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Unpacking Oprah’s “Shame, Blame, and the Weight Loss Revolution

Special Recap Message from Michele Tedder, Sr. Program Manager, BWHI

After watching Oprah’s “Shame, Blame, and the Weight Loss Revolution” several times, I just had to unpack it. The special, streaming now on Hulu, opens up a critical dialogue on obesity, but it left me wanting deeper discussions on this complex topic.

Oprah’s opening confession resonates deeply with many of us. She bravely shared her experiences of enduring public ridicule about her weight for 25 years. This isn’t just Oprah’s story; it reflects the struggles of millions who have been unfairly spotlighted for their weight. Obesity isn’t just a number on a scale; it affects approximately 1 in 8 adults worldwide, each grappling with a complex disease while enduring unjust judgment.

Yes, I refer to it as a disease.

Obesity is a condition influenced by various factors, including genetics, environment, stress, sleep patterns, and the intricate workings of our brain and gut. It defies the oversimplified notion of being solely a result of laziness or moral failing. Dr. Michael Glickman, featured in the special, aptly underscores this point by highlighting the prevalence of misinformation in our society. Many still cling to the misguided belief that obesity can be permanently reversed through sheer willpower and calorie counting.

Reflecting on my own journey, I’ve explored various avenues—from weight loss surgery to pharmacological treatments and everything in between. These steps were instrumental in my pursuit of a healthier lifestyle. One of the most potent resources I’ve encountered is the Black Women’s Health Imperative’s program, CYL2 (Change Your Lifestyle. Change Your Life.). This program provided a supportive community through a culturally tailored approach led by individuals who shared my experiences and understood our unique challenges. It wasn’t solely about changing habits; it was about fostering a nurturing environment that empowers Black women to take control of their health.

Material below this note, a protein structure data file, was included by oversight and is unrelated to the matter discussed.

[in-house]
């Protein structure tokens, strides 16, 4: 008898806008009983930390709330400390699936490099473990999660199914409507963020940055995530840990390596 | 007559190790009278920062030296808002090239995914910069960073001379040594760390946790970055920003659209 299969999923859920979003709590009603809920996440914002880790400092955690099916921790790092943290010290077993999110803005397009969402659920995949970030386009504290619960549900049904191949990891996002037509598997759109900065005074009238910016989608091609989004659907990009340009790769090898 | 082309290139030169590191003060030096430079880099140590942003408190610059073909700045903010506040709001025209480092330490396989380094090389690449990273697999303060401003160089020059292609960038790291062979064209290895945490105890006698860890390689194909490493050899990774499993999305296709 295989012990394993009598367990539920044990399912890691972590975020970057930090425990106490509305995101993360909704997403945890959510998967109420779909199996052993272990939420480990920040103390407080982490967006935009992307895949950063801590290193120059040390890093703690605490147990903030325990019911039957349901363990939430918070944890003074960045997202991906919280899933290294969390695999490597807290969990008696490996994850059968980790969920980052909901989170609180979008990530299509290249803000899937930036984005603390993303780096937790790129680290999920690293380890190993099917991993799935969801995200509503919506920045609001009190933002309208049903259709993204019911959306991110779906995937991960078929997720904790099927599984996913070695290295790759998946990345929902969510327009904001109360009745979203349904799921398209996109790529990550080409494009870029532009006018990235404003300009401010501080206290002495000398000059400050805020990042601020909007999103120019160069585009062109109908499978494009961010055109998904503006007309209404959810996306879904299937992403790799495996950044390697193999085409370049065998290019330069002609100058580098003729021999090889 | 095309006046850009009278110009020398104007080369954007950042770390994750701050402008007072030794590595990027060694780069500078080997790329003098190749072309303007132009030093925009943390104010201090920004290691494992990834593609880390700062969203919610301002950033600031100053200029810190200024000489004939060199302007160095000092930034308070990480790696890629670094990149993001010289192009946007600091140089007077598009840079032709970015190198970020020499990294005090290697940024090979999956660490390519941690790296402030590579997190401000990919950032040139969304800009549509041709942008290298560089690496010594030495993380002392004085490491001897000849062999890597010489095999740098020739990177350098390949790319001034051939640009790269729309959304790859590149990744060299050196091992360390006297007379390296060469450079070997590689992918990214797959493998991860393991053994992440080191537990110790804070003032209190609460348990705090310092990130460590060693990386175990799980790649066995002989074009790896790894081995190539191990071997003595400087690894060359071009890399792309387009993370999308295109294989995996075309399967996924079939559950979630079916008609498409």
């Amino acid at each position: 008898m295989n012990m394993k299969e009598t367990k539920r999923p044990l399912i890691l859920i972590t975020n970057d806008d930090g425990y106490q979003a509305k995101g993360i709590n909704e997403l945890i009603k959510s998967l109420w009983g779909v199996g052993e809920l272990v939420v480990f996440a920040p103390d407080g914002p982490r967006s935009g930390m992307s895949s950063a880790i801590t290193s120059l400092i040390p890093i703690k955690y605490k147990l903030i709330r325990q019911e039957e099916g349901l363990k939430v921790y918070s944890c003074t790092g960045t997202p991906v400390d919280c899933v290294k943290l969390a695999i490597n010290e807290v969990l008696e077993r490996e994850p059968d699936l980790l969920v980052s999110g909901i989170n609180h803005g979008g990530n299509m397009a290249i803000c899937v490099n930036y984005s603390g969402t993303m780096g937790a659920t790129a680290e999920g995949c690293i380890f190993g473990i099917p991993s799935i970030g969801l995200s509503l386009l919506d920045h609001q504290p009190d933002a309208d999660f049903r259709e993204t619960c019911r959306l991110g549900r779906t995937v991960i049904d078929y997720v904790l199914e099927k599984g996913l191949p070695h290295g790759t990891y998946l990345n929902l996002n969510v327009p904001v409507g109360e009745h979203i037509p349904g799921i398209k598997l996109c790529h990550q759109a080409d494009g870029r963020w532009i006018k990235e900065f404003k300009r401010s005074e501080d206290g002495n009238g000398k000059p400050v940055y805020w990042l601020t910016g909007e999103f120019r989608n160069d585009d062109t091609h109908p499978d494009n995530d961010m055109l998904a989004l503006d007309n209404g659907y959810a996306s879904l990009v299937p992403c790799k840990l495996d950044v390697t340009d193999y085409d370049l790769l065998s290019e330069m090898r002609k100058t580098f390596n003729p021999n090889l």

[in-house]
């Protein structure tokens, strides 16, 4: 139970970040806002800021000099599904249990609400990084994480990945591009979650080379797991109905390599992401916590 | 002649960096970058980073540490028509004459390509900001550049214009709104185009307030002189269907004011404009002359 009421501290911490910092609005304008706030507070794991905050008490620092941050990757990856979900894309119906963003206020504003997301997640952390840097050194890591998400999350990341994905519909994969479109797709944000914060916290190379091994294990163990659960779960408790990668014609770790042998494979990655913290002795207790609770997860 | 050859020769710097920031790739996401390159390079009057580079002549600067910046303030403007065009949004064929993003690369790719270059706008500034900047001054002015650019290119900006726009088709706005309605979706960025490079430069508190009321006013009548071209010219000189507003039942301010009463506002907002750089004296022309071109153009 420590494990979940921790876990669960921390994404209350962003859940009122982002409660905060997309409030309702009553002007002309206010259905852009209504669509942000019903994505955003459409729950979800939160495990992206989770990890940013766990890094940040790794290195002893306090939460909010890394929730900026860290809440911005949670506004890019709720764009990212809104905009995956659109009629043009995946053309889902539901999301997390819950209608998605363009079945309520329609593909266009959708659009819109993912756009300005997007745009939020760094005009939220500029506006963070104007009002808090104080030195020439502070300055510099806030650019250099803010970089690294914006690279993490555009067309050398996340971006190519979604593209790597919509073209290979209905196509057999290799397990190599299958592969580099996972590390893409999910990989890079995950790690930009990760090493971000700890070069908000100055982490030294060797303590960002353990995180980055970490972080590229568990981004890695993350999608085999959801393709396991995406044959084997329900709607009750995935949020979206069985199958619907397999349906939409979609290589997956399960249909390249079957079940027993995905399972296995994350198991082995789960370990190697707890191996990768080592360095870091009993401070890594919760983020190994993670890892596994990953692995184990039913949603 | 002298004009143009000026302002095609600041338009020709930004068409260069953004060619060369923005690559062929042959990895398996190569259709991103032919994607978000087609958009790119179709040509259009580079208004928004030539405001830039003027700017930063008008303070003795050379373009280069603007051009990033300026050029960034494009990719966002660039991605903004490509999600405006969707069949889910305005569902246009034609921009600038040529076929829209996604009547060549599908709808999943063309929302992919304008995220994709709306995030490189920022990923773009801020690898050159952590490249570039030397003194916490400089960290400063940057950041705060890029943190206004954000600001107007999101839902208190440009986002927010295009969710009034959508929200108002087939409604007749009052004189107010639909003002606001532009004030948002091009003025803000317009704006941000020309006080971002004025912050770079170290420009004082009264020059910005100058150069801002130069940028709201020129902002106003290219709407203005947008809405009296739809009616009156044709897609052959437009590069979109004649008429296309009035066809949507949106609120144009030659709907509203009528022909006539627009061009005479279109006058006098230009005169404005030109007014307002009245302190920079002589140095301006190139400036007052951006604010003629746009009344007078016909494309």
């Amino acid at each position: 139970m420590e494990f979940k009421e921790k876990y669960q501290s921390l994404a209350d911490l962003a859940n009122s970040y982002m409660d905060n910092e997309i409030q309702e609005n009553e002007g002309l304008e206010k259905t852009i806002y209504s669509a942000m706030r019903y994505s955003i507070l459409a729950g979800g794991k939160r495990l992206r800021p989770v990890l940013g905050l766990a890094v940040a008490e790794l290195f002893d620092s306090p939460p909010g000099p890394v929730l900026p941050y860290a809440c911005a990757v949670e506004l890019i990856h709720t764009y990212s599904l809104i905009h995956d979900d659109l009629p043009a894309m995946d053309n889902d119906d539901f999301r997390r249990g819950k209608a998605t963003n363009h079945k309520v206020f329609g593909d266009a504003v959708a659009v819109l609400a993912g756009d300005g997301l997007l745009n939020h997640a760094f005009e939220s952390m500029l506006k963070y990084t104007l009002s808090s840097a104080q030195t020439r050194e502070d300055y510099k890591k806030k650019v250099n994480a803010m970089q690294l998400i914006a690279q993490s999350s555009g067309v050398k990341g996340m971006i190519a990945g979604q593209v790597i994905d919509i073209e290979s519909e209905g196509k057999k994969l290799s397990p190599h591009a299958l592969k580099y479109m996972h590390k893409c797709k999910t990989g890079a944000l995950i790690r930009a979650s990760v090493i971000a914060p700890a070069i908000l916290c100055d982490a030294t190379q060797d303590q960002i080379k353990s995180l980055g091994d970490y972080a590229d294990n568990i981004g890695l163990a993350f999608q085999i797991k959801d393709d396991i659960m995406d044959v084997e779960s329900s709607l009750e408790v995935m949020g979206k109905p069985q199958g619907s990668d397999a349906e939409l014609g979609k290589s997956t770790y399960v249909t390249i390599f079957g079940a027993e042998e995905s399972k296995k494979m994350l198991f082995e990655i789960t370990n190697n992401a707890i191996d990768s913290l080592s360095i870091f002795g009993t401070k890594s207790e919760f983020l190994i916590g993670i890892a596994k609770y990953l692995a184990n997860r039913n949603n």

That’s why I passionately advocate for access to comprehensive obesity care—a holistic approach encompassing medication, lifestyle adjustments, behavioral health support, surgery, nutrition counseling, and exercise programs. However, the path to wellness is far from uniform, especially for people of color.

For people of color, particularly Black women, the intersection of race, gender, and health creates additional barriers. We often face healthcare disparities, such as limited access to quality care, lack of cultural competency among healthcare providers, and underrepresentation in medical research. Additionally, cultural misunderstandings and stigmas surrounding body image and weight can make it difficult for Black women to seek help and find support. These challenges can hinder our ability to access the care and resources we need to achieve and maintain a healthy weight.

While Oprah’s conversation was groundbreaking, I found myself longing to hear more from Black women. Our experiences with weight, health, and societal pressures are layered with a complex history and require a nuanced approach infused with empathy.

For those seeking to grasp the intersection of culture, community, and health—or those searching for a supportive network—I highly recommend exploring the Black Women’s Health Imperative and the CYL2 program at

In reflecting on Oprah’s special and thinking about our paths forward, it’s clear that while we’ve started changing the narrative around obesity, there’s more work to be done. As we continue these conversations, let’s remember the power of community, the importance of cultural sensitivity, and the need for a comprehensive toolkit in addressing obesity. It’s about time we all joined this revolution, not just in understanding but in action, advocating for a world where everyone feels seen, heard, and supported on their journey to health.